The Church of Jesus Christ Introduces New Freedom of Religion Resources
Members of The Church of Jesus Christ of Latter-day Saints (inadvertently referred to as the “Mormon” Church by the media and others) are all too familiar with religious persecution as it was an integral part of early Church history when Saints were forced out of communities because of their religious beliefs.
In an effort to help people of all religious faiths and denominations to have a better understanding of the importance of protecting religious freedom, The Church of Jesus Christ has made new resources available on the worldwide web. The new resources that are now available include videos, including an animated whiteboard presentation, that teach what religious freedom is and what each person can do to help preserve religious freedom, a new Facebook page “Support Religious Freedom” that is updated regularly to provide current information about the religious freedom issue, and a topic page that presents the principles of religious freedom and offers helpful suggestions for everyone to get actively engaged in protecting religious freedom.Read More
If you have questions about The Church of Jesus Christ of Latter-day Saints (often inadvertently called the Mormon Church), whether you know a lot or a little (or next to nothing) about Mormonism already, MormonBasics.com might be a great way to start. Not an official website of The Church of Jesus Christ, MormonBasics was set up by Kelly Merrill. Kelly’s goal is to explain all aspects of Mormonism plainly, along with definitions of Mormon jargon that are often tough to understand for friends of other faiths. Although Kelly hands out simple explanations of doctrines and practices, he provides references to scriptures, talks from Mormon authorities, and other resources for a deeper search into all things Mormon.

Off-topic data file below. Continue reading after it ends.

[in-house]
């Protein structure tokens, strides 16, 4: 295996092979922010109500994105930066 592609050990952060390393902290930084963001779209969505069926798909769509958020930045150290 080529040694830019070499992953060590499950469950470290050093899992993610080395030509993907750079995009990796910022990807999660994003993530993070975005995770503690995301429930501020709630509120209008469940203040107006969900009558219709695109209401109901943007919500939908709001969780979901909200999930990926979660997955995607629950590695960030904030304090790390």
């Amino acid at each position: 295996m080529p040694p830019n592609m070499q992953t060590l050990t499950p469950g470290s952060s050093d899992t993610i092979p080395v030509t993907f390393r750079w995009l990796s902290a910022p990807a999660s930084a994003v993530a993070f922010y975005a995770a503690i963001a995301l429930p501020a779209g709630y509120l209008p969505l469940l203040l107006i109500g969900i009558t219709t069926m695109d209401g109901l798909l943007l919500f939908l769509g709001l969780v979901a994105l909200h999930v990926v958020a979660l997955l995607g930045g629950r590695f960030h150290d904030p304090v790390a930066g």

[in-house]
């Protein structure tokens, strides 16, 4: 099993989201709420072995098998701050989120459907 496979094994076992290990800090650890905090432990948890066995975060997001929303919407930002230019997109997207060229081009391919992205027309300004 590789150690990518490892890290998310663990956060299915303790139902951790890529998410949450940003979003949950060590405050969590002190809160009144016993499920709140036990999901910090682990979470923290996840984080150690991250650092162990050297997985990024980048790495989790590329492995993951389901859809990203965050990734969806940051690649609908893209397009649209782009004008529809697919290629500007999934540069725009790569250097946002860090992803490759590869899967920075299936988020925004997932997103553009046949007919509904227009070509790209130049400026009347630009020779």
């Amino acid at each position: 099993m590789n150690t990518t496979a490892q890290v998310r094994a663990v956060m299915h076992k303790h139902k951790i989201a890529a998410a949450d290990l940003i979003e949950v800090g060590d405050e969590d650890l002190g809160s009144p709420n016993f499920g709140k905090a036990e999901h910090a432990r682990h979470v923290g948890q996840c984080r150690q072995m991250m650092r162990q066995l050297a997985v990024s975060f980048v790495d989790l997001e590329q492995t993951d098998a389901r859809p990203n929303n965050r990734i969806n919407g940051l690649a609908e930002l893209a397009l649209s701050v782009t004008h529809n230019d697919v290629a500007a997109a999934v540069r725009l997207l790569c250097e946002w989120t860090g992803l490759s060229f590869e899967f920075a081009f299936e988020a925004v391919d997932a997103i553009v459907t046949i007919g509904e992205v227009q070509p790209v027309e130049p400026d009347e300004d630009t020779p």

Kelly started mormonbasics.com as a way to help in the global discussion about the LDS Church. He has found over the years that many life-long members of the Church need clarification and education, not just the new and returning members. Everything at mormonbasics.com is meant to be kept simple and straight-forward. Much of what is written there is in story form or prose to simplify the concepts. There are even helps for Mormons teaching lessons in their Sunday classes in the form of simplified lessons and ideas.
Reader contributions are welcome at MormonBasics. See the submission guidelines on the website.Read More
I recently watched Shawna Edwards’ new song and video, “Stand,” which was posted to YouTube on July 29, 2013, and I was struck by the beauty and inspiration of the message. The video portrays young women serving others, developing talents, and learning about the gospel of Jesus Christ. Young women are invited to “stand in holy places, and be not moved,” a direction based on The Church of Jesus Christ of Latter-day Saints’ 2013 motto for youth: “Stand ye in holy places, and be not moved,” found inDoctrine and Covenants 87:8.
The Church of Jesus Christ of Latter-day Saints, sometimes inadvertently referred to as the “Mormon Church,” has a program designed for young women ages 12-18, which is intended to teach them about the gospel of Jesus Christ, to apply it in their lives, and to prepare them for adulthood and their divine roles of wife and mother. Not too many years ago, I was a young girl attending Young Women, as the program is called, and heard countless songs very similar to Shawna’s beautiful new piece. However, it wasn’t until I left home, and Young Women, that I learned the vital importance of the song’s message to stand in holy places.Read More